Again, this is how software freedom is so much like free speech. We give software freedom to all, which allows them to freely use and deploy the software for any purpose, just like hate groups can use the free speech microphone to share their ideas. However, like the ACLU, software freedom activists, who simultaneously defend all users equal rights in copying, sharing and modifying the software, can use their platform — already standing on the moral high ground that was generated by that long time principled support of equal rights — to speak out against those who bring harm to society in other ways.
Finally, note that the
Four Software Freedoms obviously should never be the only laws and/or rules of conduct of our society. Just
like you should be prevented from (proverbially) falsely yelling
Fire! in a crowded movie theater,
you still should be stopped when you deploy Free Software in a manner that violates some other
law, or commits human rights violations. However, taking away software freedom from bad actors, while it seems like a
panacea to other societal ills, will simply backfire. The
simplicity and beauty of copyleft is that it takes away someone's software
freedom only at the moment when they take away someone else's
software freedom; copyleft ensures that is the only reason your
software freedom should be lost. Simple tools work best when your social
justice cause is an underdog, and we risk obscurity of our software if we
seek to change the fundamental simple design of copyleft licensing to include licensing
penalties for other social justice grievances (— even if we could agree on which other
non-FOSS causes warrant “copyleft protection”). It
means we have a big tent for software freedom, and we sometimes stand under it with
people whose behavior we despise. The value we have is our ability to
stand with them under the tent, and tell them: “while I respect your
right to share and improve that software, I find the task you're doing with
the software deplorable.”. That's the message I deliver to any ICE
agent who used Free Software while forcibly separating parents from their children.
Software Freedom Ensures the True Software Commons
byon August 22, 2018
Proprietary software has always been about a power relationship. Copyright and other legal systems give authors the power to decide what license to choose, and usually, they choose a license that favors themselves and takes rights and permissions away from others.
The so-called “Commons Clause” purposely confuses and conflates many issues. The initiative is backed by FOSSA, a company that sells materiel in the proprietary compliance industrial complex. This clause recently made news again since other parties have now adopted this same license.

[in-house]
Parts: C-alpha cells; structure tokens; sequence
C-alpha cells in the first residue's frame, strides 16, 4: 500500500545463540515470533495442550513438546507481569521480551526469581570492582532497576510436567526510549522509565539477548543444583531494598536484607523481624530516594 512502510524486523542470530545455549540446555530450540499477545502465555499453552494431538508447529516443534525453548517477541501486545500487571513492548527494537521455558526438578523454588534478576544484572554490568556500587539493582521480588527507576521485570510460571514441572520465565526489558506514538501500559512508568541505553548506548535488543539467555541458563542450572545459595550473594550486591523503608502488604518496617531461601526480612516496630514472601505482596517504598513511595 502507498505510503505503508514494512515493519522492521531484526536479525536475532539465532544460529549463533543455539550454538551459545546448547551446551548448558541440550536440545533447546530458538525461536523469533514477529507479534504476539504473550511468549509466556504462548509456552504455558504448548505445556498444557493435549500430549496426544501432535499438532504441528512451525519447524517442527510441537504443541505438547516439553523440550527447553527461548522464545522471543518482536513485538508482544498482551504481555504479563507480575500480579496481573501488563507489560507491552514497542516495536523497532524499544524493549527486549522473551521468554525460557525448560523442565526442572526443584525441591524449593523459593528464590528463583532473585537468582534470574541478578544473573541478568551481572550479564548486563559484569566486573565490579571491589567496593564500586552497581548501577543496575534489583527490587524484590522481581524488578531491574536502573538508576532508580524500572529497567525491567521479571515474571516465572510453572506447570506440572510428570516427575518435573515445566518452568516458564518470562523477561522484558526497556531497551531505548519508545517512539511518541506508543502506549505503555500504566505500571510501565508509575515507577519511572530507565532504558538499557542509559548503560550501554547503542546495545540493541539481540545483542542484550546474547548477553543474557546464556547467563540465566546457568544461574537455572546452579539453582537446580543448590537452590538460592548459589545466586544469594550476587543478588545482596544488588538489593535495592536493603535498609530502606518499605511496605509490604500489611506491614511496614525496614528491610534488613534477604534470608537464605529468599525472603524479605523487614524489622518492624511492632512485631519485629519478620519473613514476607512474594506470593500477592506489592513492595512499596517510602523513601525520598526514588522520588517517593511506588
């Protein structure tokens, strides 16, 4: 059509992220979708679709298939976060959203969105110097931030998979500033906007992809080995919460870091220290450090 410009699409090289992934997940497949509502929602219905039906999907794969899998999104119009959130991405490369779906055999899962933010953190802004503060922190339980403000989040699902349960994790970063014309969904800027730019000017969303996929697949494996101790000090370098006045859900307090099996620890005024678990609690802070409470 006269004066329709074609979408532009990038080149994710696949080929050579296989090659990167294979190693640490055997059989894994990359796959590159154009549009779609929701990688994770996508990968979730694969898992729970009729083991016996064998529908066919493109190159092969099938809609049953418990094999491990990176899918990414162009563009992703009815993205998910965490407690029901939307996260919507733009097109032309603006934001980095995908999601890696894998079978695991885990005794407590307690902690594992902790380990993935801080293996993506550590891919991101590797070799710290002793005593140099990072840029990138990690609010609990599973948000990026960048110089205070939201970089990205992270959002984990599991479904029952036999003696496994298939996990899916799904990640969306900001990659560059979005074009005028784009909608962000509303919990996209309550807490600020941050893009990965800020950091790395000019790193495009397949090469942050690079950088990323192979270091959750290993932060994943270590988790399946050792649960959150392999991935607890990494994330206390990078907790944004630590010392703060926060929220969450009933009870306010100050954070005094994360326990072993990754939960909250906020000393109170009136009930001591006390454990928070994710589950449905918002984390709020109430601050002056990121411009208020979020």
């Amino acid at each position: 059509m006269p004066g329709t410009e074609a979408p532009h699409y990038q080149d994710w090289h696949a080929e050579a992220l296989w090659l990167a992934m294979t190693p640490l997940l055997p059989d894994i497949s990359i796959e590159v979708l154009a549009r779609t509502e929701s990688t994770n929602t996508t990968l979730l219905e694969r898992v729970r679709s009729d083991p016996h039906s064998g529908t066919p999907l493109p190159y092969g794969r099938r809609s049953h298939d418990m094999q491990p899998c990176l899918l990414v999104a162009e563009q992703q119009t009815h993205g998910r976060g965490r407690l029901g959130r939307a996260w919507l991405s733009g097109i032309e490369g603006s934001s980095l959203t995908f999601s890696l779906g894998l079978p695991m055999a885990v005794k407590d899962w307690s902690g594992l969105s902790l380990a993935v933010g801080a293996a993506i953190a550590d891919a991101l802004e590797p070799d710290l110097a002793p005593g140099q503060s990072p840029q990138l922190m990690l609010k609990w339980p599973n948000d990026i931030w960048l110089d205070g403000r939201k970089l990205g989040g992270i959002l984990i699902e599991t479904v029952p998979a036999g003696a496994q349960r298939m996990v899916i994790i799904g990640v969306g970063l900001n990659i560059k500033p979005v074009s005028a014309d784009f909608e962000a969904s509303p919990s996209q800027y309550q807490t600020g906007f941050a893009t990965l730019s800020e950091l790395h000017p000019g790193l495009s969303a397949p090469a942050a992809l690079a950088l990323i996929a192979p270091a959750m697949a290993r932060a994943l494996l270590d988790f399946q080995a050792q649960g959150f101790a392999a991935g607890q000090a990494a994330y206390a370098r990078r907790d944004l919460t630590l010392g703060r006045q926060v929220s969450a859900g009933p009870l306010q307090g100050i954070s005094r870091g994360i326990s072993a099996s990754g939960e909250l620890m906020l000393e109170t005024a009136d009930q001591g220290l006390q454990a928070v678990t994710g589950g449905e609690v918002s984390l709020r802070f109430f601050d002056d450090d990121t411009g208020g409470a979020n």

This proprietary software license, which is not Open Source and does not
respect the four freedoms of Free Software, seeks to hide a power imbalance
ironically behind the guise “Open Source sustainability”. Their
argument, once you look past their assertion that
the only way to save Open
Source is to not do open source, is quite plain:
If we can't make money as
quickly and as easily as we'd like with this software, then we have to make
sure no one else can as well.
These observations are not new. Software freedom advocates have always admitted that if your primary goal is to make money, proprietary software is a better option. It's not that you can't earn a living writing only Free Software; it's that proprietary software makes it easier because you have monopolistic power, granted to you by a legal system ill-equipped to deal with modern technology. In my view, it's a power which you don't deserve — that allows you to restrict others.
Of course, we all want software freedom to exist and survive sustainably. But the environmental movement has already taught us that unbridled commerce and conspicuous consumption is not sustainable. Yet, companies still adopt strategies like this Commons Clause to prioritize rapid growth and revenue that the proprietary software industry expects, claiming these strategies bolster the Commons (even if it is a “partial commons in name only”). The two goals are often just incompatible.
Here at Conservancy, we ask our projects to be realistic about revenue. We don't typically see Conservancy projects grow at rapid rates. They grow at slow and steady rates, but they grow better, stronger, and more diverse because they take the time to invite everyone to get involved. The software takes longer to mature, but when it does it's more robust and survives longer.
I'll take a bet with anyone who'd like. Let's pick five projects under the Affero GPL and five projects under the Commons Clause, and then let's see which ones survive longer as vibrant communities with active codebases and diverse contributors.
Finally, it's not surprising that the authors chose the name “Commons”. Sadly, “commons” has for many years been a compromised term, often used by those who want to promote licenses or organizational models that do not guarantee all four freedoms inherent in software freedom. Proprietary software is the ultimate tragedy of the software commons, and while it's clever rhetoric for our opposition to claim that they can make FOSS sustainable by proprietarizing it, such an argument is also sophistry.